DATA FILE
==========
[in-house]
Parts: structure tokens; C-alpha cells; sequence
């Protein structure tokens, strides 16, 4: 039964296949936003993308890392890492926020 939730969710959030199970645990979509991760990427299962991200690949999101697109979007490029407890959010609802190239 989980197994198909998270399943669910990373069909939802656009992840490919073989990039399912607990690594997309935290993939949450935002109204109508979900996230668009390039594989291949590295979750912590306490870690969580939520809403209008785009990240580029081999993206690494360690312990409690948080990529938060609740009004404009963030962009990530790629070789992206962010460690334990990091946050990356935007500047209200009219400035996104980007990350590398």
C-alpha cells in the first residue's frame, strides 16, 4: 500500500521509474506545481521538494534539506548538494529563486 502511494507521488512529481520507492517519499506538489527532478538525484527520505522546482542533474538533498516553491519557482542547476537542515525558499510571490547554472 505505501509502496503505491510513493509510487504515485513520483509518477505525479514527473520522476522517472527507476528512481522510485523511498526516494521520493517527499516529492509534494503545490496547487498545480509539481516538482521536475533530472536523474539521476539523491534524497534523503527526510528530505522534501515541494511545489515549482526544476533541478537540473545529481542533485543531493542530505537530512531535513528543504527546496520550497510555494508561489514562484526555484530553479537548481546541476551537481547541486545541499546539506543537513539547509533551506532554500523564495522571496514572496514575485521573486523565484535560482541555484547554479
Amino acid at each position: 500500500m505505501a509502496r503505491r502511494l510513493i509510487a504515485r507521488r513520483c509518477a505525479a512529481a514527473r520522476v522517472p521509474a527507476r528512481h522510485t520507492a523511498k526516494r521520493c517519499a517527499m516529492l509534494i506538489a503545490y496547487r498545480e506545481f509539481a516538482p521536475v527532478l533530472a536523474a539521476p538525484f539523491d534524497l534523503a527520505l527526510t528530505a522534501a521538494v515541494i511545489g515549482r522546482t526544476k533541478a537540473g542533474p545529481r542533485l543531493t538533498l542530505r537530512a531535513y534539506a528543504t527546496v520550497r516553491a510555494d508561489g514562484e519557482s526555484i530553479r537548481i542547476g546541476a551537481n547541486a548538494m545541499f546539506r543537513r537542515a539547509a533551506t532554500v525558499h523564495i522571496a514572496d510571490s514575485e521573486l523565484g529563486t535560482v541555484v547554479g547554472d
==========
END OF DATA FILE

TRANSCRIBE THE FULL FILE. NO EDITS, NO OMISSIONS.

[in-house]
Parts: structure tokens; C-alpha cells; sequence
């Protein structure tokens, strides 16, 4: 039964296949936003993308890392890492926020 939730969710959030199970645990979509991760990427299962991200690949999101697109979007490029407890959010609802190239 989980197994198909998270399943669910990373069909939802656009992840490919073989990039399912607990690594997309935290993939949450935002109204109508979900996230668009390039594989291949590295979750912590306490870690969580939520809403209008785009990240580029081999993206690494360690312990409690948080990529938060609740009004404009963030962009990530790629070789992206962010460690334990990091946050990356935007500047209200009219400035996104980007990350590398």
C-alpha cells in the first residue's frame, strides 16, 4: 500500500521509474506545481521538494534539506548538494529563486 502511494507521488512529481520507492517519499506538489527532478538525484527520505522546482542533474538533498516553491519557482542547476537542515525558499510571490547554472 505505501509502496503505491510513493509510487504515485513520483509518477505525479514527473520522476522517472527507476528512481522510485523511498526516494521520493517527499516529492509534494503545490496547487498545480509539481516538482521536475533530472536523474539521476539523491534524497534523503527526510528530505522534501515541494511545489515549482526544476533541478537540473545529481542533485543531493542530505537530512531535513528543504527546496520550497510555494508561489514562484526555484530553479537548481546541476551537481547541486545541499546539506543537513539547509533551506532554500523564495522571496514572496514575485521573486523565484535560482541555484547554479
Amino acid at each position: 500500500m505505501a509502496r503505491r502511494l510513493i509510487a504515485r507521488r513520483c509518477a505525479a512529481a514527473r520522476v522517472p521509474a527507476r528512481h522510485t520507492a523511498k526516494r521520493c517519499a517527499m516529492l509534494i506538489a503545490y496547487r498545480e506545481f509539481a516538482p521536475v527532478l533530472a536523474a539521476p538525484f539523491d534524497l534523503a527520505l527526510t528530505a522534501a521538494v515541494i511545489g515549482r522546482t526544476k533541478a537540473g542533474p545529481r542533485l543531493t538533498l542530505r537530512a531535513y534539506a528543504t527546496v520550497r516553491a510555494d508561489g514562484e519557482s526555484i530553479r537548481i542547476g546541476a551537481n547541486a548538494m545541499f546539506r543537513r537542515a539547509a533551506t532554500v525558499h523564495i522571496a514572496d510571490s514575485e521573486l523565484g529563486t535560482v541555484v547554479g547554472d